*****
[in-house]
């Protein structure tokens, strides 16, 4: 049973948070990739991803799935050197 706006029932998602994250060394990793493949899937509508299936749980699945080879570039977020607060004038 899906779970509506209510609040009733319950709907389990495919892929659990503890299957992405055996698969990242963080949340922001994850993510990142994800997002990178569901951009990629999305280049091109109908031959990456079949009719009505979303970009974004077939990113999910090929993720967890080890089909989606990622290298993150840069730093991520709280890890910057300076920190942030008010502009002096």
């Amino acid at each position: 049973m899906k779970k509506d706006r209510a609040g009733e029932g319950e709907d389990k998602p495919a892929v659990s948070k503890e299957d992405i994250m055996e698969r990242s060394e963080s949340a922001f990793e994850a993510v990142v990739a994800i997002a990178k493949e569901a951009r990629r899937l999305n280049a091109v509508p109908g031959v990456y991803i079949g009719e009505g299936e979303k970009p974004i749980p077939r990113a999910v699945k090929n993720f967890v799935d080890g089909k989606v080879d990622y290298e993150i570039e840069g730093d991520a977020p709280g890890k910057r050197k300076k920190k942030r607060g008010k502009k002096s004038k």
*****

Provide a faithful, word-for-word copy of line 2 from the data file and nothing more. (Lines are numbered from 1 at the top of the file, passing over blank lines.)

């Protein structure tokens, strides 16, 4: 049973948070990739991803799935050197 706006029932998602994250060394990793493949899937509508299936749980699945080879570039977020607060004038 899906779970509506209510609040009733319950709907389990495919892929659990503890299957992405055996698969990242963080949340922001994850993510990142994800997002990178569901951009990629999305280049091109109908031959990456079949009719009505979303970009974004077939990113999910090929993720967890080890089909989606990622290298993150840069730093991520709280890890910057300076920190942030008010502009002096």